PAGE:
By: Joel Norman
Marshawn Lynch was fined $20,000 on January 22 for an obscene gesture that he made on his go-ahead touchdown in the NFC Championship Game. Enough is enough. It’s time for something more. Lynch has made a habit of making obscene gestures on the field and disrespecting everyone off of it. He needs to be get more than a little slap on the wrist fine.
Lynch has been fined $307,477 since 2009 for actions ranging from wearing improperly colored cleats to refusing to speak to the media. It is getting old fast. Lynch has been a problem all year ever since his close friend Percy Harvin was traded. Chris Mortenson of ESPN reported in October that many members of the Seattle Seahawks did not expect Lynch to back in 2015. The Seattle Times reported that Lynch hardly speaks with head coach Pete Carroll and general manager John Schneider. Around the same time that this was reported, TMZ released a video in which Lynch swings his bag at a reporter who was simply asking the Pro Bowler about his lamborghini. The fact that Lynch is a churlish schmuck is nothing new, but with the quantity of his foolery as high as it is this season, something more needs to be done by the NFL.
What Lynch has been doing this season is disrespectful to the league and he is only embarrassing himself. His choice to refuse to speak to the media or answer each question the same way is insulting to reporters that are only their to do their job. Without the media, Lynch would lose most of the money he makes, so it’s about time that Lynch acts more appropriately around them. The various cleat issues are extremely ridiculous because he is deliberately breaking the NFL’s rules. He may not like the guidelines that the NFL sets forth, but it’s a small price to pay for fame. As for the numerous obscene gestures that Lynch has made in his career, he should know better. Football players are idolized by children and Lynch sets a horrible example for them.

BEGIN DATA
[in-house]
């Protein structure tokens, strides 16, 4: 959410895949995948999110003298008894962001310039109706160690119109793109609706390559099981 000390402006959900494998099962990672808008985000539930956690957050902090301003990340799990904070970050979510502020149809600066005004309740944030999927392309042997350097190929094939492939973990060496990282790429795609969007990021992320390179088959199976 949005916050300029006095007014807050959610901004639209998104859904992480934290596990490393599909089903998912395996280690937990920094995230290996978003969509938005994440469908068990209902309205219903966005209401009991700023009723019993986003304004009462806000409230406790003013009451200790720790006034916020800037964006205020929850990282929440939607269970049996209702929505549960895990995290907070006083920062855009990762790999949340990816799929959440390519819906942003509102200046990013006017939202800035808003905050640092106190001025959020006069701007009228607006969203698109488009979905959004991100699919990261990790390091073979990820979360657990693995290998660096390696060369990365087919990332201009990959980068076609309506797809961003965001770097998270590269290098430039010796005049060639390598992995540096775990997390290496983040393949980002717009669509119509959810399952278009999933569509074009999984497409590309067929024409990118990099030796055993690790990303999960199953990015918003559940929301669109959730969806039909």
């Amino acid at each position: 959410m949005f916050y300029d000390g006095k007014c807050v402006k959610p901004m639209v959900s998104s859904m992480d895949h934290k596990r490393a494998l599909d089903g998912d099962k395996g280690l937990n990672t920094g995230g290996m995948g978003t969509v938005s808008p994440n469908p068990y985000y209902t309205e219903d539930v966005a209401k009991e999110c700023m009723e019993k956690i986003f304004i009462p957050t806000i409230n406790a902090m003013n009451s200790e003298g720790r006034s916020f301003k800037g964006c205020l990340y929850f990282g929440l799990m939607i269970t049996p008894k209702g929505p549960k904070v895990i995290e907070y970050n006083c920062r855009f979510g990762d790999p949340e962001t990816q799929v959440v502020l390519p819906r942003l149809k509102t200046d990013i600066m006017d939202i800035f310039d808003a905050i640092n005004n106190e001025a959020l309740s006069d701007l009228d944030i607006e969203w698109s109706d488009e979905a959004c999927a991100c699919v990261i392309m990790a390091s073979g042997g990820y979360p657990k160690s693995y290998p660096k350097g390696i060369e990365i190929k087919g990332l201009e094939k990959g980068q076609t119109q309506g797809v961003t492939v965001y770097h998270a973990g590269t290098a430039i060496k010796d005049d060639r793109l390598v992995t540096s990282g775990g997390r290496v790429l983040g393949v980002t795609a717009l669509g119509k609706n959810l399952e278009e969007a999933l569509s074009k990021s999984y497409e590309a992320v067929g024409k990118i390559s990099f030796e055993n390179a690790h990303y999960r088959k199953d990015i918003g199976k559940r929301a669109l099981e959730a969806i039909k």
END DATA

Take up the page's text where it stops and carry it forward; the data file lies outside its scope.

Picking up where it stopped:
The NFL may fine him, but that won’t encourage Lynch to get his act together. People do not change this easily. Though the Seahawks’ organization has expressed frustration with Lynch, they continue to win with him. If Lynch plays well and the Seahawks win, they will still be making money and therefore have no incentive to get rid of him. Marshawn Lynch will be with the Seahawks next season regardless of whether or not they will Super Bowl XLIX. This proves a lesson in the NFL, that a player isn’t a problem unless they use banned drugs (Josh Gordon) or commit murder (O.J. Simpson). Lynch’s actions are nowhere near that severe, but the point is that he chooses to continue breaking rules. The NFL needs to start suspending him if they want players to actual adhere to the implemented rules. If Lynch commits a similar offense in the Super Bowl, a simple one game suspension could initiate a thought process in his head that he needs to change his behavior.